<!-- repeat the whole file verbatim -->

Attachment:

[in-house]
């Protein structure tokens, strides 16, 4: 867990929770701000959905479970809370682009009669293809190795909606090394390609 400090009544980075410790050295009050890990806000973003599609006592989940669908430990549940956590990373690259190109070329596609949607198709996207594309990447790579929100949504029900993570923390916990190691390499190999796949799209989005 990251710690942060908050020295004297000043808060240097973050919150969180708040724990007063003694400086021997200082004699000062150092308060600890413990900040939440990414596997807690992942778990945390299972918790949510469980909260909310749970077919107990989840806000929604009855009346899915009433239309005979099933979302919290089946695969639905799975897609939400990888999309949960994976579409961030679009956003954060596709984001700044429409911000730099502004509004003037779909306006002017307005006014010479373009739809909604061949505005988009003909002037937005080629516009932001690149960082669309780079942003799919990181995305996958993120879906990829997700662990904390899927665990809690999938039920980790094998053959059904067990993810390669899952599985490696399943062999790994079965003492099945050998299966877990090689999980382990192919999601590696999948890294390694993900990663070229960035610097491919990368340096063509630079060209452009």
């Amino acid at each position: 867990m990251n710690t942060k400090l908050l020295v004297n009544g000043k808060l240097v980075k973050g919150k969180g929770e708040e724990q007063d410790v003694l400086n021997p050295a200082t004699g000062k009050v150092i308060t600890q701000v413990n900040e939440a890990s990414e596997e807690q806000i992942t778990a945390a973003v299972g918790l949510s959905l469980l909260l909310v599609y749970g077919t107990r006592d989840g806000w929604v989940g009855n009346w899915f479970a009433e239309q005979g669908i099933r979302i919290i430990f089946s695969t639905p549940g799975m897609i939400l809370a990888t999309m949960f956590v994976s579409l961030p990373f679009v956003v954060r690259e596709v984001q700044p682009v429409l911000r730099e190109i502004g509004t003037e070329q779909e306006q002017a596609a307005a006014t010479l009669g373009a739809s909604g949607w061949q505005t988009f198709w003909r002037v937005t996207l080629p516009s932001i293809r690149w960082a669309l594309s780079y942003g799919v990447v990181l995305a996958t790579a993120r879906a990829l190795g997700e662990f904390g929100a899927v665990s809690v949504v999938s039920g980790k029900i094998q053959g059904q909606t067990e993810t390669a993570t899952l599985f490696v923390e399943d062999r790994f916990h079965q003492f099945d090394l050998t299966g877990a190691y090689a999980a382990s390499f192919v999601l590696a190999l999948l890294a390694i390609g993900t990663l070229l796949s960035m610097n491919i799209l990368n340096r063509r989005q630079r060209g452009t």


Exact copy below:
[in-house]
């Protein structure tokens, strides 16, 4: 867990929770701000959905479970809370682009009669293809190795909606090394390609 400090009544980075410790050295009050890990806000973003599609006592989940669908430990549940956590990373690259190109070329596609949607198709996207594309990447790579929100949504029900993570923390916990190691390499190999796949799209989005 990251710690942060908050020295004297000043808060240097973050919150969180708040724990007063003694400086021997200082004699000062150092308060600890413990900040939440990414596997807690992942778990945390299972918790949510469980909260909310749970077919107990989840806000929604009855009346899915009433239309005979099933979302919290089946695969639905799975897609939400990888999309949960994976579409961030679009956003954060596709984001700044429409911000730099502004509004003037779909306006002017307005006014010479373009739809909604061949505005988009003909002037937005080629516009932001690149960082669309780079942003799919990181995305996958993120879906990829997700662990904390899927665990809690999938039920980790094998053959059904067990993810390669899952599985490696399943062999790994079965003492099945050998299966877990090689999980382990192919999601590696999948890294390694993900990663070229960035610097491919990368340096063509630079060209452009």
């Amino acid at each position: 867990m990251n710690t942060k400090l908050l020295v004297n009544g000043k808060l240097v980075k973050g919150k969180g929770e708040e724990q007063d410790v003694l400086n021997p050295a200082t004699g000062k009050v150092i308060t600890q701000v413990n900040e939440a890990s990414e596997e807690q806000i992942t778990a945390a973003v299972g918790l949510s959905l469980l909260l909310v599609y749970g077919t107990r006592d989840g806000w929604v989940g009855n009346w899915f479970a009433e239309q005979g669908i099933r979302i919290i430990f089946s695969t639905p549940g799975m897609i939400l809370a990888t999309m949960f956590v994976s579409l961030p990373f679009v956003v954060r690259e596709v984001q700044p682009v429409l911000r730099e190109i502004g509004t003037e070329q779909e306006q002017a596609a307005a006014t010479l009669g373009a739809s909604g949607w061949q505005t988009f198709w003909r002037v937005t996207l080629p516009s932001i293809r690149w960082a669309l594309s780079y942003g799919v990447v990181l995305a996958t790579a993120r879906a990829l190795g997700e662990f904390g929100a899927v665990s809690v949504v999938s039920g980790k029900i094998q053959g059904q909606t067990e993810t390669a993570t899952l599985f490696v923390e399943d062999r790994f916990h079965q003492f099945d090394l050998t299966g877990a190691y090689a999980a382990s390499f192919v999601l590696a190999l999948l890294a390694i390609g993900t990663l070229l796949s960035m610097n491919i799209l990368n340096r063509r989005q630079r060209g452009t």